Journal of Wellness


The author(s) received no specific funding for this work

Conflict of Interest

The author(s) have no conflict of interest to declare for this work


Introduction: Burnout among physicians is a worldwide burden. While many causes of physician stress have been reported, we have found few quantitative studies of associations between burnout and participation in hobbies and interests outside of medicine. Our objective was to determine if health care professional burnout/disengagement could be mitigated by incorporating leisure interests and to characterize which specific interests, if any, are most significantly related.

Methods: We conducted an online survey of 2,563 US-based physicians and 512 residents/fellows and queried their participation in a list of 117 individual hobbies, which we then further categorized into three perceived levels of social interactivity: 36 as “social,” 47 “isolated,” and 34 “indeterminate.” We utilized the Oldenburg Burnout Inventory to quantitate burnout and disengagement.

In each of our 15 major categories of hobbies, burnout was significantly lower in those who were active in that category compared with those who were not (p ≤ 0.02) or who had given up certain hobbies (p ≤ 0.03). The highest levels of burnout were associated with discontinuance of hobbies, directly proportional to the number of hobbies given up. Across all demographic groups, lower burnout and disengagement levels were associated with a higher number of active hobbies and leisure activities. The least burnout and disengagement were associated with the subsets we defined as the most “social.” Specifically, despite being among the favorite hobbies by the majority of respondents, listening to music, home-based watching of TV and movies, and use of internet and video games were associated with the highest level of exhaustion.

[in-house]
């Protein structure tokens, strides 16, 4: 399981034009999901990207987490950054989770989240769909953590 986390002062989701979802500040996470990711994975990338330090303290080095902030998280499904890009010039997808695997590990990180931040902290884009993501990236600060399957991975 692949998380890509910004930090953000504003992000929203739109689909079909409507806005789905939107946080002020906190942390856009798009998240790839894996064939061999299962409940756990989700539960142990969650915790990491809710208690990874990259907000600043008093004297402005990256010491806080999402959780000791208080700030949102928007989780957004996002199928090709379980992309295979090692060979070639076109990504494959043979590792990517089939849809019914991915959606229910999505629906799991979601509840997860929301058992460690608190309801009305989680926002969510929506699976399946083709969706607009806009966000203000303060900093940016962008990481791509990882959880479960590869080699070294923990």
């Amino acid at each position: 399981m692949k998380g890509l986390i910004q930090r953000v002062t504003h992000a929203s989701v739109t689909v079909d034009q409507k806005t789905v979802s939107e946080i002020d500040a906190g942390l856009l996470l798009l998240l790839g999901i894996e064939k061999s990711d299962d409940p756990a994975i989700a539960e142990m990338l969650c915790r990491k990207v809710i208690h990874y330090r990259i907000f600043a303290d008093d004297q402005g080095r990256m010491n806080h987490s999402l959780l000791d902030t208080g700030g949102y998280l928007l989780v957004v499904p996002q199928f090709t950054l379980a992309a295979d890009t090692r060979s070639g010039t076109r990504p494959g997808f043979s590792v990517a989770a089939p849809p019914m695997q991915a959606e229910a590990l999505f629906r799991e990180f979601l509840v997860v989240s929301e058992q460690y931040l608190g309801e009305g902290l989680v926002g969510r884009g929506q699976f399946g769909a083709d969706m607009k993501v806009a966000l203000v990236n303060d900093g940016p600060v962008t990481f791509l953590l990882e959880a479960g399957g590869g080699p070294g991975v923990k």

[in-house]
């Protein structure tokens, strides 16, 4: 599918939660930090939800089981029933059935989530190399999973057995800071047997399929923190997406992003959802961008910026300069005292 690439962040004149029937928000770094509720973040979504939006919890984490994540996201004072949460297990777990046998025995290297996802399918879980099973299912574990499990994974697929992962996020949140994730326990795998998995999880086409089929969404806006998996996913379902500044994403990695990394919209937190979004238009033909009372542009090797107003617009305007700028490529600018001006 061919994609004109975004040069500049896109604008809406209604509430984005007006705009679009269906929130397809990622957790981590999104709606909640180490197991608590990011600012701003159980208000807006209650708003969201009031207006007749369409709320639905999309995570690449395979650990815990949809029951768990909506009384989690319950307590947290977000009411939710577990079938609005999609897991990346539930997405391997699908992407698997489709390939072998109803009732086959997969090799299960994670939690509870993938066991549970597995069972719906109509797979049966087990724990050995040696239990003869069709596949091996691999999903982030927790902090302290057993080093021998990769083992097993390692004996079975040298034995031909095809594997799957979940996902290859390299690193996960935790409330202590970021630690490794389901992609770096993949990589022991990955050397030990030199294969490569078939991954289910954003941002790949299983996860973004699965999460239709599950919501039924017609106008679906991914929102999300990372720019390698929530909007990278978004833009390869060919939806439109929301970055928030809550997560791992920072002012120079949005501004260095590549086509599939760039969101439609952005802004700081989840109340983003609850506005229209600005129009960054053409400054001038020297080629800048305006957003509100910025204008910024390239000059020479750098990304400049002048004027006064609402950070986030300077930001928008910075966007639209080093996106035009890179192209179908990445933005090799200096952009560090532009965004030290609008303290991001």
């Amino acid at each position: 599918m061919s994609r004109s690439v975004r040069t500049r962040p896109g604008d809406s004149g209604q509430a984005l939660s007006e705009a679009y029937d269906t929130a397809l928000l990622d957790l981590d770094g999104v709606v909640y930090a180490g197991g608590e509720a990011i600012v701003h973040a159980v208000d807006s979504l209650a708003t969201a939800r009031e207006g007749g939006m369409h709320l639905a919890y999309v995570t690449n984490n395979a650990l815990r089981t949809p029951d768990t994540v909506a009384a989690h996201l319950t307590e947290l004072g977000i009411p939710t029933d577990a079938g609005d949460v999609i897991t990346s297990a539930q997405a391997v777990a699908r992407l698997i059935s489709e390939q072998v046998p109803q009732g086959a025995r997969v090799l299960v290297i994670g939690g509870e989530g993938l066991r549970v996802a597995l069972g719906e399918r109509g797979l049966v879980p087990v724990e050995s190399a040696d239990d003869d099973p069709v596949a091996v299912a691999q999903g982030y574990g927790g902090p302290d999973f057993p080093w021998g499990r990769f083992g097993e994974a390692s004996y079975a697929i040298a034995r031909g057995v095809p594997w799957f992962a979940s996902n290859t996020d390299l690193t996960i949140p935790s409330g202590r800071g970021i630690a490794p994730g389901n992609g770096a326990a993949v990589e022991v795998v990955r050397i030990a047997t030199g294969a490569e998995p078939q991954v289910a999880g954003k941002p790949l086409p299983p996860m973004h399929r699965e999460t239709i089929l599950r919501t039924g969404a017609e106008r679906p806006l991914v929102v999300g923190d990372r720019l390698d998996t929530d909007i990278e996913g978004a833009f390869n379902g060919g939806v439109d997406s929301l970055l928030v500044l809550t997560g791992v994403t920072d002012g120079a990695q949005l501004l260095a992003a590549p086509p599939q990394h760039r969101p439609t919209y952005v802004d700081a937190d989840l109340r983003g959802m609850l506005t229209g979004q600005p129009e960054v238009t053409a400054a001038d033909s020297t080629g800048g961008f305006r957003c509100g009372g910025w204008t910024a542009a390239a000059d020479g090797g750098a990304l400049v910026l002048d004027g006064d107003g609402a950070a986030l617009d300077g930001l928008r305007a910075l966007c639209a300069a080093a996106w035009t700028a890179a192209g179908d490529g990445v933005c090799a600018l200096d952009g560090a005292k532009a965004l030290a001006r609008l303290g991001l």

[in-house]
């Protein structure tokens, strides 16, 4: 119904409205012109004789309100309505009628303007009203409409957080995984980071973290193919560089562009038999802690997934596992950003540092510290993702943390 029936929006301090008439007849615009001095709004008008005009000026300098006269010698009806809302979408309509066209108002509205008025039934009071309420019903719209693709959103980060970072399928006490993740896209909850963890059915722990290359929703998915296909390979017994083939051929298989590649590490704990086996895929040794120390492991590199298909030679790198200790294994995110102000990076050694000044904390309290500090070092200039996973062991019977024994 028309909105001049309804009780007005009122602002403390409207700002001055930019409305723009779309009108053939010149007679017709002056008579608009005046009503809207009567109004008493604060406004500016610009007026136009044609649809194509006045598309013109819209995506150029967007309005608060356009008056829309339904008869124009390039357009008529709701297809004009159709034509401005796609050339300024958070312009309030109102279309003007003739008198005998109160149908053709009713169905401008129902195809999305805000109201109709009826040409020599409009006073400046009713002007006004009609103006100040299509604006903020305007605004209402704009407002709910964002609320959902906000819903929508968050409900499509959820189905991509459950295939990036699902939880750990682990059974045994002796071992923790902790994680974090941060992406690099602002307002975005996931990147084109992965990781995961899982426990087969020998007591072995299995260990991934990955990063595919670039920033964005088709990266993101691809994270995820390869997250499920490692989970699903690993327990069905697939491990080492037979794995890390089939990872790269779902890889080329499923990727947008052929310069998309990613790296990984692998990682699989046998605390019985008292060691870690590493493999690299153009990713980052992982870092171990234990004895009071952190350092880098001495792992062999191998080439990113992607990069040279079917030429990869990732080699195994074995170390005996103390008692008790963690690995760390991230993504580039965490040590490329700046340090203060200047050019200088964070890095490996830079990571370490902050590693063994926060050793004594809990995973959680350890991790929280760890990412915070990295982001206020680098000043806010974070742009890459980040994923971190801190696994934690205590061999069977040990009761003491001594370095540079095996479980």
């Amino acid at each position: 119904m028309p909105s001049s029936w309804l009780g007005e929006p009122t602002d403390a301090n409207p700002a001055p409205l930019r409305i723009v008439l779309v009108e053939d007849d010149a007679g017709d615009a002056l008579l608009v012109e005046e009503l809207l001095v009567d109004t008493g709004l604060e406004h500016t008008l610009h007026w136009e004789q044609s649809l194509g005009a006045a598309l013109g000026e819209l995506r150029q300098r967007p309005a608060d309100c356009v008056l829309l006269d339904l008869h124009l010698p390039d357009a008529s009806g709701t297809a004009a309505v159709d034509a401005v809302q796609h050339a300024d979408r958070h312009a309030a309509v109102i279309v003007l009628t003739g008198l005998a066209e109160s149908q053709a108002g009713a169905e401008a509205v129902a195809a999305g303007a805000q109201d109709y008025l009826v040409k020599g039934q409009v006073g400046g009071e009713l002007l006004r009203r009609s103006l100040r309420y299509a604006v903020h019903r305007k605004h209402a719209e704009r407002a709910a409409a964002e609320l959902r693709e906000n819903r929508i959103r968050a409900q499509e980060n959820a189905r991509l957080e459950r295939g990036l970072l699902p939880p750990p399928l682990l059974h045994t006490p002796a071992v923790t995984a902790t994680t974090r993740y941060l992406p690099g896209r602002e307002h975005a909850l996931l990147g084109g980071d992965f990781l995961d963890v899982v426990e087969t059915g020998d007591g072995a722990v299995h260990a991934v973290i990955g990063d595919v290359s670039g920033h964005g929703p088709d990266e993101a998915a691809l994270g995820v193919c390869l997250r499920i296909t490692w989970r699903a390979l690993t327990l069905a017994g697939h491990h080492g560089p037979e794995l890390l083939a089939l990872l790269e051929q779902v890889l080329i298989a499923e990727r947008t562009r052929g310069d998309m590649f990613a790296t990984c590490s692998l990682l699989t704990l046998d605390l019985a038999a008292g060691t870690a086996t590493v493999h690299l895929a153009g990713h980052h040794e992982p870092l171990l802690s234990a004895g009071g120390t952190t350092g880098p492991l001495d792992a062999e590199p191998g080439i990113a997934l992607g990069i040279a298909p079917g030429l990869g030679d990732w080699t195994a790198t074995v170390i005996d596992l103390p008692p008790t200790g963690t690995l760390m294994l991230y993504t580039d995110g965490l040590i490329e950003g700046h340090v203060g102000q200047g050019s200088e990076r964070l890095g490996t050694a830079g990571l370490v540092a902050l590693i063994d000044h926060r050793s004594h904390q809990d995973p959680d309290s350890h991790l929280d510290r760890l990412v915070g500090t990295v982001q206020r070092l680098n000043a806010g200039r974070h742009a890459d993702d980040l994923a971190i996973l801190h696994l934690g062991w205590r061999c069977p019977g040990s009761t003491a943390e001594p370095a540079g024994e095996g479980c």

Results: Significant differences were seen across age groups, genders, and physician specialties in the level of burnout (p < 0.01, p < 0.01, p = 0.02, respectively) and job disengagement (p <0.01, p = 0.02, p < 0.01, respectively). Younger providers (age < 60) and women had higher levels of burnout. Trainees had higher levels of burnout than full time, part time or retired physicians. North American graduates reported a slightly higher rate of burnout and disengagement than international graduates. 93.9% of physicians viewed outside interests as a substantial mitigation factor for burnout and disengagement.

Conclusion: Our study identified associations rather than causality. Nevertheless, emphasizing hobbies and non-medical outside interests might well prove useful to temper epidemic burnout among healthcare professionals. We especially encourage those hobbies with stronger social underpinnings.



Supplement Table 3.pdf (235 kB)
Table 3 - Supplemental Material



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